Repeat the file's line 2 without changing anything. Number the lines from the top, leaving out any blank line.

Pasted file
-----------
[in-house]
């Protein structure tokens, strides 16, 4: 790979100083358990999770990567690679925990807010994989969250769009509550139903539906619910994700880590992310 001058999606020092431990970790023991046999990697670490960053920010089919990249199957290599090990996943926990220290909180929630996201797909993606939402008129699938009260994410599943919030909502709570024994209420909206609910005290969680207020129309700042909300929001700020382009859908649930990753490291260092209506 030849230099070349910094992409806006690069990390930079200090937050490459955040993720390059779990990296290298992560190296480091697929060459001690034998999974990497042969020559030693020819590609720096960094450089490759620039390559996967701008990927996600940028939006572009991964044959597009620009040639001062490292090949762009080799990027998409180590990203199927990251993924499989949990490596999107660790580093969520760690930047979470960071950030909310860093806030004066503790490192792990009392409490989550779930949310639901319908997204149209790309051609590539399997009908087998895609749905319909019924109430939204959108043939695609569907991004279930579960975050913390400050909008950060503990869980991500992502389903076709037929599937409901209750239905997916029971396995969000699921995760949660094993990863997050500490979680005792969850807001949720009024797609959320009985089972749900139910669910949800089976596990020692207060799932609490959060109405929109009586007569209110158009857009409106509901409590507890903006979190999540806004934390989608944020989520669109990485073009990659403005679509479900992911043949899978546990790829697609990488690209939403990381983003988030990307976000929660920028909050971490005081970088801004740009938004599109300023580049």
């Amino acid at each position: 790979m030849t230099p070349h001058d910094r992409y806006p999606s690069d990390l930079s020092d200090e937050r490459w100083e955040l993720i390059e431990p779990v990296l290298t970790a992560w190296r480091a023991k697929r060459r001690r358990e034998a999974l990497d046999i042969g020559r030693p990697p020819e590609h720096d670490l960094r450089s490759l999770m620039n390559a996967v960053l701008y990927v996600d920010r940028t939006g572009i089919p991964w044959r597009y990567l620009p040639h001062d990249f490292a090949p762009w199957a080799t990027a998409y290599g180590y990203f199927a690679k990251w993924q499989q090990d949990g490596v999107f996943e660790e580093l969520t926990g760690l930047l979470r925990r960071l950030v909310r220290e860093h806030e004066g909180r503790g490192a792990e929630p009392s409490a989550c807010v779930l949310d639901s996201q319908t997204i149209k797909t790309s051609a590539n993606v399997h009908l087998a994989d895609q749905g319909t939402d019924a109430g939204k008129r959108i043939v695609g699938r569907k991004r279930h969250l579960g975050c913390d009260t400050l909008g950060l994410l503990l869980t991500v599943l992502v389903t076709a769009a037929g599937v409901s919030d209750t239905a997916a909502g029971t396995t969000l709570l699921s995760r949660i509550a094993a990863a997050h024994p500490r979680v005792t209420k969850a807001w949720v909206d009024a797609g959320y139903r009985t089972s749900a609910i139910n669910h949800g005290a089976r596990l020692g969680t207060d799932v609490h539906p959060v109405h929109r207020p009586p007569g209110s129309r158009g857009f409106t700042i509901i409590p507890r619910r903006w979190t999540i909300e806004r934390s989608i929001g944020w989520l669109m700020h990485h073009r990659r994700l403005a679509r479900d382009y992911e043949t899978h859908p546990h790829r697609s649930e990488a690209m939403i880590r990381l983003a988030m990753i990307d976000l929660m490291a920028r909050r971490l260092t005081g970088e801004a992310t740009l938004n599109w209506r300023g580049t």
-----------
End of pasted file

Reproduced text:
């Protein structure tokens, strides 16, 4: 790979100083358990999770990567690679925990807010994989969250769009509550139903539906619910994700880590992310 001058999606020092431990970790023991046999990697670490960053920010089919990249199957290599090990996943926990220290909180929630996201797909993606939402008129699938009260994410599943919030909502709570024994209420909206609910005290969680207020129309700042909300929001700020382009859908649930990753490291260092209506 030849230099070349910094992409806006690069990390930079200090937050490459955040993720390059779990990296290298992560190296480091697929060459001690034998999974990497042969020559030693020819590609720096960094450089490759620039390559996967701008990927996600940028939006572009991964044959597009620009040639001062490292090949762009080799990027998409180590990203199927990251993924499989949990490596999107660790580093969520760690930047979470960071950030909310860093806030004066503790490192792990009392409490989550779930949310639901319908997204149209790309051609590539399997009908087998895609749905319909019924109430939204959108043939695609569907991004279930579960975050913390400050909008950060503990869980991500992502389903076709037929599937409901209750239905997916029971396995969000699921995760949660094993990863997050500490979680005792969850807001949720009024797609959320009985089972749900139910669910949800089976596990020692207060799932609490959060109405929109009586007569209110158009857009409106509901409590507890903006979190999540806004934390989608944020989520669109990485073009990659403005679509479900992911043949899978546990790829697609990488690209939403990381983003988030990307976000929660920028909050971490005081970088801004740009938004599109300023580049």